According to the schedule, the first Ph.D. student will be in charge of the following tasks:
1) 1-22 Preliminary design and evaluation of the SDA architecture
2) 1-31 Determination of the Interoperation Rules
3) 1-31 Research of the optimal approach for Interoperability of the DME, transponder, and WBR
4) 2-11 Design of the DME SDA module with initial interoperation
5) 2-44 Performance evaluation of the system including reliability, robustness, and power savings
6) 3-14 Assessment of infrastructure external to SDA’s
7) 3-23 Evaluation of dynamic tests from Aircraft data using individual SDAs
8) 3-33 Integration of WBR with DME and transponder
9) 4-13 Analysis of the full system interoperability
The objective of this student’s project is to develop completely real and simulated robust receiver demodulation modules suitable for the SDR transceiver. He will closely collaborate with the other members of the research team and he will use a part of the research done by the Master’s and trainee students in order to fulfill his project’s goals. The main goals of the first Ph.D. student’s work are the following:
During the first year, the Ph.D. student will focus on the development of various algorithms to demodulate the downconverted signals pertinent to Transponder, DME, and WBR. These algorithms will include, among other important aspects, the development of simulation of reception scenarios. This work will include a very strong theoretical background of algorithms of DME and Transponder including: fidelity, accuracy, range and data streams. He will be very active also in the real-time implementation of the developed algorithms and he will do a detailed evaluation of the obtained performance. He will compare the results obtained in simulation with those obtained with real data responses of stock DME, and Transponder units, (and WBR (UAT) units if available).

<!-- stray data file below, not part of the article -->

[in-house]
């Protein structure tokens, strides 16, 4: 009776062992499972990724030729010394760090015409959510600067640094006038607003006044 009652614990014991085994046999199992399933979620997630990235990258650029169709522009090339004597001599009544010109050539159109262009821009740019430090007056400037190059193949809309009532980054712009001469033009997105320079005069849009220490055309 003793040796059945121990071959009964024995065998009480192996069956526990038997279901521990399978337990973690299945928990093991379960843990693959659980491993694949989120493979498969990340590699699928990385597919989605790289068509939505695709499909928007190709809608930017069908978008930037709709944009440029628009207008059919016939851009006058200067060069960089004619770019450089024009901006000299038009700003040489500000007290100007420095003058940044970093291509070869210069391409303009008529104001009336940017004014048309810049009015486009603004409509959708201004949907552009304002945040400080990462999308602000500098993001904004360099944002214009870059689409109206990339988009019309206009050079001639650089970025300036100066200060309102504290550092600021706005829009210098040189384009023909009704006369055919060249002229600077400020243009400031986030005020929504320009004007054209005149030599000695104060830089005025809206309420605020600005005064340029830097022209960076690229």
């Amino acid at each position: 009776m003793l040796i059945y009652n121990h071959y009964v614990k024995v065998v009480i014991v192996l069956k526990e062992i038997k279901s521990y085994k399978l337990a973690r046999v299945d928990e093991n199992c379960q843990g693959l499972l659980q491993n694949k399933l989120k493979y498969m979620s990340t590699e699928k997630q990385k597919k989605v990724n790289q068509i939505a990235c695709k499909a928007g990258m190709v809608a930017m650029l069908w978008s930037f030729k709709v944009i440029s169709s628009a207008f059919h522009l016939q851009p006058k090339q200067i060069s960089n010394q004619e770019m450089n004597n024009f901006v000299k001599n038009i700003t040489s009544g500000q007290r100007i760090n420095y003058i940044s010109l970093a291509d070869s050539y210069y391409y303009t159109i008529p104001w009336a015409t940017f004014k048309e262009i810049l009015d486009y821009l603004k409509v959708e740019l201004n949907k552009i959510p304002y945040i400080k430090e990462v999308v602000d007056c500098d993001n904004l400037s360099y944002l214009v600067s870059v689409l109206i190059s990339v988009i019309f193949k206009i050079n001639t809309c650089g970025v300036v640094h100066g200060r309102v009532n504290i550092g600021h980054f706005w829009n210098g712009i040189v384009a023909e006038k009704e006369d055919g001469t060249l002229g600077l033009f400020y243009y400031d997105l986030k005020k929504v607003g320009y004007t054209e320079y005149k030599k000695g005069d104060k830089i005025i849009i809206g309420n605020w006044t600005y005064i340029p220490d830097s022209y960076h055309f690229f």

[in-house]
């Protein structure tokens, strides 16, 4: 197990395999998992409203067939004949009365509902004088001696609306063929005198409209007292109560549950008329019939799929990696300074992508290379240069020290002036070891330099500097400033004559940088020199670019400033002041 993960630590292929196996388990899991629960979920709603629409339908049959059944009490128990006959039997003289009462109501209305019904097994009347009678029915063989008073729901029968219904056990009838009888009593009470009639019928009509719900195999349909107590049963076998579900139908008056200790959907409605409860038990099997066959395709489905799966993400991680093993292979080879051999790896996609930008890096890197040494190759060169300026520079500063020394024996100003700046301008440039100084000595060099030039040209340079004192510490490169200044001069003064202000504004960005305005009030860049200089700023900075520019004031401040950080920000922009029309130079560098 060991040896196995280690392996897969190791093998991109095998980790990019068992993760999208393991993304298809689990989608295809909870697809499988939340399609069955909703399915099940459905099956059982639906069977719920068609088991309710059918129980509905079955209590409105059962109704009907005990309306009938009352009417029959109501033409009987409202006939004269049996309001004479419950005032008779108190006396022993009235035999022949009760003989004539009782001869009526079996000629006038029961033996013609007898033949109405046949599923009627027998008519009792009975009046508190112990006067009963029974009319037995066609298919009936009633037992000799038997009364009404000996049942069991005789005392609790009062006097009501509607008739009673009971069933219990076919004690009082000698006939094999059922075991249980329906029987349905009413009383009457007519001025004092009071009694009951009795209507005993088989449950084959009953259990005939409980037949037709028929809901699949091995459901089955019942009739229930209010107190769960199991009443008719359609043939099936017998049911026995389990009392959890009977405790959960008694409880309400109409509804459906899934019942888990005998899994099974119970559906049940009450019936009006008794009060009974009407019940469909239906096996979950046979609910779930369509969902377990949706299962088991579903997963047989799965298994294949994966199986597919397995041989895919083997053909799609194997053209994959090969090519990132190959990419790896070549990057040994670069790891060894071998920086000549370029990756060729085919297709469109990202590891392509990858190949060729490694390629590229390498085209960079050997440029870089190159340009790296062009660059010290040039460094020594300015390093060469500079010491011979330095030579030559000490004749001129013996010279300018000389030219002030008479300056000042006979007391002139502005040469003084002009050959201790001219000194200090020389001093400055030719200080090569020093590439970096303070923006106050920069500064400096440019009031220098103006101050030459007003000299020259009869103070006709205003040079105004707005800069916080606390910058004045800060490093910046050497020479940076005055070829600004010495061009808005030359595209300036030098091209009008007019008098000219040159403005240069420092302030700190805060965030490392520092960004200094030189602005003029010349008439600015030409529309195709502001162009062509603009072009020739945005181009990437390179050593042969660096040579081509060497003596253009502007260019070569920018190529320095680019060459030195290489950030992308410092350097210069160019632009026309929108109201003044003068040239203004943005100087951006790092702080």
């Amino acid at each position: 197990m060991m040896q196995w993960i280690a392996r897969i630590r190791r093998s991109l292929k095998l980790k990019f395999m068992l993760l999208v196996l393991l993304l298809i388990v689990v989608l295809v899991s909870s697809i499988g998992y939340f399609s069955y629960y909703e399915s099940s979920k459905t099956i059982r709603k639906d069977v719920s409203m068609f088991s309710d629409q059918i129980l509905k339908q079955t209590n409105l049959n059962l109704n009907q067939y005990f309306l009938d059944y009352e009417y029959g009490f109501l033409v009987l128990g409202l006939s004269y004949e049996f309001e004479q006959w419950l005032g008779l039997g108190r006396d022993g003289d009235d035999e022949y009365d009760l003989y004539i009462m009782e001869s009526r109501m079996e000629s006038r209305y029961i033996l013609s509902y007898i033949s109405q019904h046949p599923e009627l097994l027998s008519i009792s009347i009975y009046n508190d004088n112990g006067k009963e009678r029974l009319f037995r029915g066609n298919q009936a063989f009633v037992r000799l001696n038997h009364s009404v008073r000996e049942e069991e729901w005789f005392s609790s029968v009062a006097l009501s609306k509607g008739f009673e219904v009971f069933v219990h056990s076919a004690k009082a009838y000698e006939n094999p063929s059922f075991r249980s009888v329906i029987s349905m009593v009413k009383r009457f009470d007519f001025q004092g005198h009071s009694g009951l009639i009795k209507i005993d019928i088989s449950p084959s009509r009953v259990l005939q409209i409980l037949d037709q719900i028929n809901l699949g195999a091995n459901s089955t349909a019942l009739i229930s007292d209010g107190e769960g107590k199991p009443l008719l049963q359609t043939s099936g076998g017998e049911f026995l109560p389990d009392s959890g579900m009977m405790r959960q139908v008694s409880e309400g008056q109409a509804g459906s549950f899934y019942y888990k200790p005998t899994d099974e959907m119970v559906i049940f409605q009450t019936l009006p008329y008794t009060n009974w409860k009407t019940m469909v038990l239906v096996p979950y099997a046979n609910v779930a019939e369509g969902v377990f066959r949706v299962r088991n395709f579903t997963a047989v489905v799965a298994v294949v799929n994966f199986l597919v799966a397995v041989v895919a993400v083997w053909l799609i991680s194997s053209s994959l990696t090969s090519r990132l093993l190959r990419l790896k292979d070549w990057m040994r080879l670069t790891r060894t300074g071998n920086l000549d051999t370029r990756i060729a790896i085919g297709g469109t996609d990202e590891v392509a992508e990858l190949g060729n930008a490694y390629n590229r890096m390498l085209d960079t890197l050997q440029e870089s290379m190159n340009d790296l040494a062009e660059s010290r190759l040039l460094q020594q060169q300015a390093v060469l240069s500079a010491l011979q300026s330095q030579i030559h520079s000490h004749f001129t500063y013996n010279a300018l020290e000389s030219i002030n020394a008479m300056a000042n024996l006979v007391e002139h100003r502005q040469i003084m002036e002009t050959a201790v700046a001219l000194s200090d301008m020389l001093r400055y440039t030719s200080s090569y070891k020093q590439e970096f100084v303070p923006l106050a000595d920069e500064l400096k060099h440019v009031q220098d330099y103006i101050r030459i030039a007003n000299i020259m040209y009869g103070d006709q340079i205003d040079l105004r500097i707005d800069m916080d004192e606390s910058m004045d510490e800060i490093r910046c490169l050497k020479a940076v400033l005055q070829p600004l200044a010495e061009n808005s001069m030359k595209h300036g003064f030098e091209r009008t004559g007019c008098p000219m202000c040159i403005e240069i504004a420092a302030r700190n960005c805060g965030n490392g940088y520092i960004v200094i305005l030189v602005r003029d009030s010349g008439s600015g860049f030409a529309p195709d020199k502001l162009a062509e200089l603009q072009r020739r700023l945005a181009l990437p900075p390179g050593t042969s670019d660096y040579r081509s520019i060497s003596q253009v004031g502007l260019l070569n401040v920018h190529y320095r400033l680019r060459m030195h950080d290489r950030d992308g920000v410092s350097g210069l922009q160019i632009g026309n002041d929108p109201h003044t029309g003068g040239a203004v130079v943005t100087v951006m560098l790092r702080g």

The second year will be first dedicated to the study of the unit receiver modeling, module testing, evaluation and primitive intial tests of interoperability. Where possible the testing will take advantage of simulation.The Ph.D. student will dedicate the last part of the year to the real-time implementation and integration of the digital signal processing benefits to performance, reliability, power savings, robustness and preliminary documentation. He will analyse and compare the performance obtained with real data of those obtained in simulation.
The third year will be dedicated to base band drivers required to drive the transmitter and receiver part of the transceiver, and any module differences required by the direct conversion transceiver (and will know of the work of the second doctoral candidate). He will analyse and investigate the impact of the use of the combined SDR version transceiver for the intended application and the module interoperability of the direct conversion transceiver in the fully assembled configuration. This research work will include a theoretical analysis, simulation and real experimentation.